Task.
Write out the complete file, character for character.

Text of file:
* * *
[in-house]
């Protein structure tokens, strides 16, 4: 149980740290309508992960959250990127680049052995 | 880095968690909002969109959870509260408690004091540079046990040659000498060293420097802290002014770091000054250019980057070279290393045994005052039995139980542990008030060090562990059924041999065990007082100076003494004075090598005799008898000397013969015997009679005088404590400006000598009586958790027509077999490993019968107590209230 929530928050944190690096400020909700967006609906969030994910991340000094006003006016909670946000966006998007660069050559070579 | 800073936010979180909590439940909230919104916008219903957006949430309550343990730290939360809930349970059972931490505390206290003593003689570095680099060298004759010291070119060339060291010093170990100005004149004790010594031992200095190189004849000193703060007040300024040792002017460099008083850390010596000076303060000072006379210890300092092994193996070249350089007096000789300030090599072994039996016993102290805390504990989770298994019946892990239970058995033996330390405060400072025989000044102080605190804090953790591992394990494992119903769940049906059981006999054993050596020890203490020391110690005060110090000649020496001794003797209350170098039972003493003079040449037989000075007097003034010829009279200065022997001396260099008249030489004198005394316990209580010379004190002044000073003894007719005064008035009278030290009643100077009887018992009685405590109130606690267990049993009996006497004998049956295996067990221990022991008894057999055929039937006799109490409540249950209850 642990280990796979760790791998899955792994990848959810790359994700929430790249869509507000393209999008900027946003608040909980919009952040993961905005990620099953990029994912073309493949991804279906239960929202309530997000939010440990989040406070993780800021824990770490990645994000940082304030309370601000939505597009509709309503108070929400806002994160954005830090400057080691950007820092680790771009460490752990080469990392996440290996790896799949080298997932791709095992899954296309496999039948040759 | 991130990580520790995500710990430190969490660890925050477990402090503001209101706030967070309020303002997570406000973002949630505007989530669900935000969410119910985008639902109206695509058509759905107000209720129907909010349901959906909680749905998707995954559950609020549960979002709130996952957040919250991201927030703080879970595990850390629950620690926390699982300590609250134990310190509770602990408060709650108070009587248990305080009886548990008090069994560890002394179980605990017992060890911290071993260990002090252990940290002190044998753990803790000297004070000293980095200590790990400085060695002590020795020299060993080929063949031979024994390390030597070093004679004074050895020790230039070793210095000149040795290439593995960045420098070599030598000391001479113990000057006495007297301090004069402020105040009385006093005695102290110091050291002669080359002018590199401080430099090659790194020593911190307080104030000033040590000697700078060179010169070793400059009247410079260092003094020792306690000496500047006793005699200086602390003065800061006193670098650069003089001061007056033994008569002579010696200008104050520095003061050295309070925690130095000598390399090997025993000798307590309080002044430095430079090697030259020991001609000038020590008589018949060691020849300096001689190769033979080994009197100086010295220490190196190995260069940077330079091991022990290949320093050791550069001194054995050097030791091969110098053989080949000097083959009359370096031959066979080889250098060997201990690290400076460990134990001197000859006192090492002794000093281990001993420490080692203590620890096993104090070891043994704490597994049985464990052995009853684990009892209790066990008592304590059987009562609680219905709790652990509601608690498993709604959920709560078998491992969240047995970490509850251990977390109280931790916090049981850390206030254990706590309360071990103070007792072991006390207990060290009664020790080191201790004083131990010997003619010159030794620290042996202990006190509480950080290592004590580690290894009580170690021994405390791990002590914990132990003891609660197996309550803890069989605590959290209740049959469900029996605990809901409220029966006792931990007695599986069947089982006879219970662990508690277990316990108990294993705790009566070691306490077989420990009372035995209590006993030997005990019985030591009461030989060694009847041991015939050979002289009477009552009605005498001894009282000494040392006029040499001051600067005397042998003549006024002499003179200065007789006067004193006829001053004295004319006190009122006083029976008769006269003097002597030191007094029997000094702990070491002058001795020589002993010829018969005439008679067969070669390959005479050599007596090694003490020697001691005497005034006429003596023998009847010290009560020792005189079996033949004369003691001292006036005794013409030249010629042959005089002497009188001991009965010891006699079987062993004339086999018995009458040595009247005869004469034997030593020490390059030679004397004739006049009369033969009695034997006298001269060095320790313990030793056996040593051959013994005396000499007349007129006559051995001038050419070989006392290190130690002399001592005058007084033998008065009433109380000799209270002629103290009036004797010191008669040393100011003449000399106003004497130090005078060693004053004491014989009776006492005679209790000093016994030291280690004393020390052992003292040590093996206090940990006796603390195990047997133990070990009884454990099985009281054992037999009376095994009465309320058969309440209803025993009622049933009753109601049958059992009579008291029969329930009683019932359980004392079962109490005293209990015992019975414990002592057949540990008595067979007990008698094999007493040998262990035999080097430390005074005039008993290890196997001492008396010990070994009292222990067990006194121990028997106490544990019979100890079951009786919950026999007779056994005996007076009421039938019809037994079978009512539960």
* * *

[in-house]
């Protein structure tokens, strides 16, 4: 149980740290309508992960959250990127680049052995 | 880095968690909002969109959870509260408690004091540079046990040659000498060293420097802290002014770091000054250019980057070279290393045994005052039995139980542990008030060090562990059924041999065990007082100076003494004075090598005799008898000397013969015997009679005088404590400006000598009586958790027509077999490993019968107590209230 929530928050944190690096400020909700967006609906969030994910991340000094006003006016909670946000966006998007660069050559070579 | 800073936010979180909590439940909230919104916008219903957006949430309550343990730290939360809930349970059972931490505390206290003593003689570095680099060298004759010291070119060339060291010093170990100005004149004790010594031992200095190189004849000193703060007040300024040792002017460099008083850390010596000076303060000072006379210890300092092994193996070249350089007096000789300030090599072994039996016993102290805390504990989770298994019946892990239970058995033996330390405060400072025989000044102080605190804090953790591992394990494992119903769940049906059981006999054993050596020890203490020391110690005060110090000649020496001794003797209350170098039972003493003079040449037989000075007097003034010829009279200065022997001396260099008249030489004198005394316990209580010379004190002044000073003894007719005064008035009278030290009643100077009887018992009685405590109130606690267990049993009996006497004998049956295996067990221990022991008894057999055929039937006799109490409540249950209850 642990280990796979760790791998899955792994990848959810790359994700929430790249869509507000393209999008900027946003608040909980919009952040993961905005990620099953990029994912073309493949991804279906239960929202309530997000939010440990989040406070993780800021824990770490990645994000940082304030309370601000939505597009509709309503108070929400806002994160954005830090400057080691950007820092680790771009460490752990080469990392996440290996790896799949080298997932791709095992899954296309496999039948040759 | 991130990580520790995500710990430190969490660890925050477990402090503001209101706030967070309020303002997570406000973002949630505007989530669900935000969410119910985008639902109206695509058509759905107000209720129907909010349901959906909680749905998707995954559950609020549960979002709130996952957040919250991201927030703080879970595990850390629950620690926390699982300590609250134990310190509770602990408060709650108070009587248990305080009886548990008090069994560890002394179980605990017992060890911290071993260990002090252990940290002190044998753990803790000297004070000293980095200590790990400085060695002590020795020299060993080929063949031979024994390390030597070093004679004074050895020790230039070793210095000149040795290439593995960045420098070599030598000391001479113990000057006495007297301090004069402020105040009385006093005695102290110091050291002669080359002018590199401080430099090659790194020593911190307080104030000033040590000697700078060179010169070793400059009247410079260092003094020792306690000496500047006793005699200086602390003065800061006193670098650069003089001061007056033994008569002579010696200008104050520095003061050295309070925690130095000598390399090997025993000798307590309080002044430095430079090697030259020991001609000038020590008589018949060691020849300096001689190769033979080994009197100086010295220490190196190995260069940077330079091991022990290949320093050791550069001194054995050097030791091969110098053989080949000097083959009359370096031959066979080889250098060997201990690290400076460990134990001197000859006192090492002794000093281990001993420490080692203590620890096993104090070891043994704490597994049985464990052995009853684990009892209790066990008592304590059987009562609680219905709790652990509601608690498993709604959920709560078998491992969240047995970490509850251990977390109280931790916090049981850390206030254990706590309360071990103070007792072991006390207990060290009664020790080191201790004083131990010997003619010159030794620290042996202990006190509480950080290592004590580690290894009580170690021994405390791990002590914990132990003891609660197996309550803890069989605590959290209740049959469900029996605990809901409220029966006792931990007695599986069947089982006879219970662990508690277990316990108990294993705790009566070691306490077989420990009372035995209590006993030997005990019985030591009461030989060694009847041991015939050979002289009477009552009605005498001894009282000494040392006029040499001051600067005397042998003549006024002499003179200065007789006067004193006829001053004295004319006190009122006083029976008769006269003097002597030191007094029997000094702990070491002058001795020589002993010829018969005439008679067969070669390959005479050599007596090694003490020697001691005497005034006429003596023998009847010290009560020792005189079996033949004369003691001292006036005794013409030249010629042959005089002497009188001991009965010891006699079987062993004339086999018995009458040595009247005869004469034997030593020490390059030679004397004739006049009369033969009695034997006298001269060095320790313990030793056996040593051959013994005396000499007349007129006559051995001038050419070989006392290190130690002399001592005058007084033998008065009433109380000799209270002629103290009036004797010191008669040393100011003449000399106003004497130090005078060693004053004491014989009776006492005679209790000093016994030291280690004393020390052992003292040590093996206090940990006796603390195990047997133990070990009884454990099985009281054992037999009376095994009465309320058969309440209803025993009622049933009753109601049958059992009579008291029969329930009683019932359980004392079962109490005293209990015992019975414990002592057949540990008595067979007990008698094999007493040998262990035999080097430390005074005039008993290890196997001492008396010990070994009292222990067990006194121990028997106490544990019979100890079951009786919950026999007779056994005996007076009421039938019809037994079978009512539960």